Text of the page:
Trump should know this. During a House Homeland Security subcommittee hearing earlier this year, experts testified that A.I. was not a panacea for curing online extremism. Alex Stamos, Facebook's former chief security officer, likened the world's best A.I. to "a crowd of millions of preschoolers" and the task to demanding those preschoolers "get together to build the Taj Mahal."
None of this is to say that the problem is impossible, but it's certainly intractable.
Yes, we can create an A.I. that plays Go or analyzes stock performance better than any human. That's because we have a lot of data on these activities and they follow predictable input-output patterns. Yet even these "simple" algorithms require some of the brightest minds to develop.
Mass shooters, though far too common in the United States, are still rare. We've played more games of Go, analyzed more stocks, and diagnosed more people with depression, which millions of Americans struggle with. This gives machine learning software more data points on these activities in order to create accurate, responsible predictions — that still don't perform flawlessly.
Add to this that hate, extremism, and violence don't follow reliable input-output patterns, and you can see why experts are leery of Trump's direction to employ A.I. in the battle against terrorism.
"As we psychological scientists have said repeatedly, the overwhelming majority of people with mental illness are not violent. And there is no single personality profile that can reliably predict who will resort to gun violence," Arthur C. Evans, CEO of the American Psychological Association, said in a release. "Based on the research, we know only that a history of violence is the single best predictor of who will commit future violence. And access to more guns, and deadlier guns, means more lives lost."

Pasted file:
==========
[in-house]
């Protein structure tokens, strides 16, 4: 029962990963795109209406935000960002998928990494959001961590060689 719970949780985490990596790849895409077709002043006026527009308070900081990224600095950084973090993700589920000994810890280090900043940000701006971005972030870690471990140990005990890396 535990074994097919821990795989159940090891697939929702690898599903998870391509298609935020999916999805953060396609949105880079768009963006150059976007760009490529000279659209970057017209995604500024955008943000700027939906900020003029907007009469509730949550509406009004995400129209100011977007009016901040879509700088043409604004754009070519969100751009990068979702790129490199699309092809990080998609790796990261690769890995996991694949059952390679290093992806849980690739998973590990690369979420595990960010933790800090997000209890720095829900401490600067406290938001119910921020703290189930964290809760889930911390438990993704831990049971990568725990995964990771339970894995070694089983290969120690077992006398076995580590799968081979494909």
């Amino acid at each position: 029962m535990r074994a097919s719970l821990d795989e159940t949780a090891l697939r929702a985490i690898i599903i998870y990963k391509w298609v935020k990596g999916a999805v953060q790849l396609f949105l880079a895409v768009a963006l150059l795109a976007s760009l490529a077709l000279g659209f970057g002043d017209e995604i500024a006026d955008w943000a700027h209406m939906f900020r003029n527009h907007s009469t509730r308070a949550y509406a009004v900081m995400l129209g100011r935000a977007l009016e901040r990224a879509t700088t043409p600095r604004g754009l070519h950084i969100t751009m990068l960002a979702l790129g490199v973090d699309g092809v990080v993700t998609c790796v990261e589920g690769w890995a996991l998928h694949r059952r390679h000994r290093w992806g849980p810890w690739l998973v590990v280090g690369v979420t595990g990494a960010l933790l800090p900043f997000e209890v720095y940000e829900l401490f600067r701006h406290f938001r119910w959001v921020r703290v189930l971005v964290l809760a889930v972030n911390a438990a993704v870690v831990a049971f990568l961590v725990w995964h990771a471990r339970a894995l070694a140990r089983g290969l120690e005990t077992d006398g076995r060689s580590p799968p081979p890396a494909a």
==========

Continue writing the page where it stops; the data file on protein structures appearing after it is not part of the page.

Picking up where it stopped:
Social media can't protect us from ourselves
First Lady Melania Trump visits with the victims of the El Paso, Texas, shooting. Image source: Andrea Hanks / Flickr
One may wonder if we can utilize current capabilities more aggressively? Unfortunately, social media moderating systems are a hodgepodge, built piecemeal over the last decade. They rely on a mixture of A.I., paid moderators, and community policing. The outcome is an inconsistent system.
For example, the New York Times reported in 2017 that YouTube had removed thousands of videos using machine learning systems. The videos showed atrocities from the Syrian War, such as executions and people spouting Islamic State propaganda. The algorithm flagged and removed them as coming from extremist groups.
In truth, the videos came from humanitarian organizations to document human rights violations. The machine couldn't tell the difference. YouTube reinstated some of the videos after users reported the issue, but mistakes at such a scale do not give one hope that today's moderating systems could accurately identify would-be mass shooters.
That's the conclusion reached in a report from the Partnership on A.I. (PAI). It argued there were "serious shortcomings" in using A.I. as a risk-assessment tool in U.S. criminal justice. Its writers cite three overarching concerns: accuracy and bias; questions of transparency and accountability; and issues with the interface between tools and people.
"Although the use of these tools is in part motivated by the desire to mitigate existing human fallibility in the criminal justice system, it is a serious misunderstanding to view tools as objective or neutral simply because they are based on data," the report states. "While formulas and statistical models provide some degree of consistency and replicability, they still share or amplify many weaknesses of human decision-making."
In addition to the above, there are practical barriers. The technical capabilities of law enforcement vary between locations. Social media platforms deal in massive amounts of traffic and data. And even when the red flags are self-evident — such as when shooters publish manifestos — they offer a narrow window in which to act.
The tools to reduce mass shootings
Protesters at March for Our Lives 2018 in San Francisco. Image source: Gregory Varnum / Wikimedia Commons